Research you undertook into the job market for your work experience/gaining a commission for my Individual Audio Project:

In order to gain the relevant work experience I needed for this module, I felt it was a good idea to utilise the industry contacts I had already gained through previous work experience, such as my time as the Radio X music programming intern. I find that word of mouth and meeting new people is the best way to find out about (or create) new opportunities. I spoke to several people in the office, from producers to the digital team, and they all advised that tech opping was the best way to stay in the building. Sadly, Radio X didn’t have any vacancies by the time I finished my internship, but undeterred, I put the word around that I was interested in gaining experience as a tech op and eventually I heard about a position going at Classic FM. I had a meeting with executive producer David Rose and he suggested that I come in and shadow some of the tech ops currently working on pre-recorded programmes. During my shadowing period, I made sure to keep a close eye on the Classic FM website so I knew a bit more about the kind of content they create and to familiarise myself with the presenter schedule. Although I was never asked anything specific, it was reassuring to know I had the answers up my sleeve should I need them, but also, it helped me to get a sense of the brand I could potentially be working for. This is vital as radio is a tight-knit community and I think it is very important to organically fit into a new work ‘family’.

The same kind of approach applied to my individual audio project, particularly when researching the Scotch Whiskey Experience. I made sure I familiarised myself with several tourist points of interest along the Royal Mile but I avoided ‘studying’ the places as, for one, I wasn’t sure exactly where I would end up on the day of recording, but most importantly, if I knew some detail but not an extensive amount, then it would naturally lead me to ask more questions creating an authentic feel to the interviews, as opposed to just needing the information capture on tape. It heightened the sense of discovery I was after for a touristic audio walk.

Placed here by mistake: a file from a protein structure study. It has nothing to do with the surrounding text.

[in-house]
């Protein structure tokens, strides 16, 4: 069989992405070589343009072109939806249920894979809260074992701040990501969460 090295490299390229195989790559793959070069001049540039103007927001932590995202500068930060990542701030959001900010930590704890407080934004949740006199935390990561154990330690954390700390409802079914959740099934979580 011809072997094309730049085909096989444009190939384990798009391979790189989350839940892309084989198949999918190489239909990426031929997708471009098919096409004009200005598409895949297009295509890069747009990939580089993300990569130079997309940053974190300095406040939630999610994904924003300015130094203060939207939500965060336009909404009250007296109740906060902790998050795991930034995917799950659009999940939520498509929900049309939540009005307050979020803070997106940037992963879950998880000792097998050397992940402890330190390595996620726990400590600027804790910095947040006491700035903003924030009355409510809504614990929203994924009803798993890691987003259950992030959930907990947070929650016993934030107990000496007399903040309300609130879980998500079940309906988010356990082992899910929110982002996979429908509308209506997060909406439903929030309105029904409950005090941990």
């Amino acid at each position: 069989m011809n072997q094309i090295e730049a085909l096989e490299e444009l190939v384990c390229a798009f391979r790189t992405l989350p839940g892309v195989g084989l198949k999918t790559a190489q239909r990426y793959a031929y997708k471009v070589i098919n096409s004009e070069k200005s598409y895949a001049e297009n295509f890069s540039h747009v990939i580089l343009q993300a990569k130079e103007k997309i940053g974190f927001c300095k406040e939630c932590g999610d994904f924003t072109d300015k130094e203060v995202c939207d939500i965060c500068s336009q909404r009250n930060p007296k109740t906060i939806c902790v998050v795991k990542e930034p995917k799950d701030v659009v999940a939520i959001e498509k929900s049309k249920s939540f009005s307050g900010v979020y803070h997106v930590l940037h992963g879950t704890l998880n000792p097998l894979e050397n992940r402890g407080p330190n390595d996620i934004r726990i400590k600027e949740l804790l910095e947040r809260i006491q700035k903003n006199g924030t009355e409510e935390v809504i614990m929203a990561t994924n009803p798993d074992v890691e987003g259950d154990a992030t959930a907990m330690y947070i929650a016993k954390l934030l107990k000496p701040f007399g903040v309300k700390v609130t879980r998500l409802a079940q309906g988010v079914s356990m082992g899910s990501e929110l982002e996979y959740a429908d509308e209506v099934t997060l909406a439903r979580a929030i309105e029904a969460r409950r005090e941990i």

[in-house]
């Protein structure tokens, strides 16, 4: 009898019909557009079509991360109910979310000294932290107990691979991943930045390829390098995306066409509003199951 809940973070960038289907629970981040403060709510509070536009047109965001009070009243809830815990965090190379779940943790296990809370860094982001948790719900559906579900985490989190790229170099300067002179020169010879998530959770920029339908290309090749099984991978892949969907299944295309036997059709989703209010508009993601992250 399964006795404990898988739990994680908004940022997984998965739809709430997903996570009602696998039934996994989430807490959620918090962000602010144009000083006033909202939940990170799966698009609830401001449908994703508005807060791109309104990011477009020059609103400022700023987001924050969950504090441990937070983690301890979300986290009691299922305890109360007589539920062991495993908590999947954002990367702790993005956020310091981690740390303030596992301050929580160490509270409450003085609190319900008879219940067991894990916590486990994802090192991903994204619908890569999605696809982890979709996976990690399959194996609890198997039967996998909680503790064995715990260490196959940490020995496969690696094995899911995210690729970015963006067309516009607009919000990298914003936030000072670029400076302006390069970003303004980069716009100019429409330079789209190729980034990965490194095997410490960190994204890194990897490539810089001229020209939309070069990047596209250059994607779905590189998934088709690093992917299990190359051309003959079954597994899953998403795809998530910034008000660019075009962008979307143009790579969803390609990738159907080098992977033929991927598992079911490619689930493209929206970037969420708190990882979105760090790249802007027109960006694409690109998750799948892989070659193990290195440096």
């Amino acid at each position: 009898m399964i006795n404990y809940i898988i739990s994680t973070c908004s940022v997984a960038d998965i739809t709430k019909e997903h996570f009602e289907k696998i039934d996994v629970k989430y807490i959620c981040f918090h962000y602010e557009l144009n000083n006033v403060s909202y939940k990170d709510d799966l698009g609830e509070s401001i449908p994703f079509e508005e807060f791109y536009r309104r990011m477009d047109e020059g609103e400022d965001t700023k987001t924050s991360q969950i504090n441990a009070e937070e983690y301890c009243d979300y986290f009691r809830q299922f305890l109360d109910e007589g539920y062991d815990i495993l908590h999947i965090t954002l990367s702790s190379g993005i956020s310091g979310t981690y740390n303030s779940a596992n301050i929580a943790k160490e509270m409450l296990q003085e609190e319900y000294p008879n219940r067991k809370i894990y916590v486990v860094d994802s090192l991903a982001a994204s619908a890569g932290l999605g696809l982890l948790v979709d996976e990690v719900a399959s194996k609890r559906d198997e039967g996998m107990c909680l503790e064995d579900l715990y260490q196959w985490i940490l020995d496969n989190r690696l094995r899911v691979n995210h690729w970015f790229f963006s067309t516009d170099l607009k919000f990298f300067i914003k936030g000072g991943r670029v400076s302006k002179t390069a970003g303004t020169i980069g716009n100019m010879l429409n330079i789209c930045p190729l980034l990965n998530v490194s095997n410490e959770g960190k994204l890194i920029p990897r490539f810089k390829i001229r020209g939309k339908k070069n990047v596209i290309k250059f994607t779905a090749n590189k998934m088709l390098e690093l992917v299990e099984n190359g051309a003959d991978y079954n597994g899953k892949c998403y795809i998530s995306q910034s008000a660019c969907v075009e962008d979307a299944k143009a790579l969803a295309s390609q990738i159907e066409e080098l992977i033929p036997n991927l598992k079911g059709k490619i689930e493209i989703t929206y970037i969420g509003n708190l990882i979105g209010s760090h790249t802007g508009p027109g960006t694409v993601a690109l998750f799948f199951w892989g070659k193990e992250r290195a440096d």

What you learned from your work placement and what you learned from working with an external commissioner for my Individual Audio Project:

Although I didn’t get a commission for my audio project (due to a late change in idea), there are lots of skills I’ve developed since my time at Global that I know would have helped me to secure one. For example, my skills working with Adobe Audition. I’ve had lots of practice recording and editing into the software. One of my tasks working on the Full Works Concert (at Classic FM) requires me to record the top of hour for the programme, mixing the bed with presenter Catherine Bott’s opening link. This has definitely help me to sharpen my ear when listening to audio, especially when it is being captured live. Again, thanks to the development of this skill, I found it easier to split my thinking when interviewing my participants for my individual audio project. One half of my brain could focus on the interview, the responses and the conversation, whilst the other half could stay alert to recording factors such as levels and background noise. With these abilities to hand I feel it definitely would have help to support and/or encourage a company (such as the Scotch Whiskey Experience or to take on my work, as I can produce good quality audio.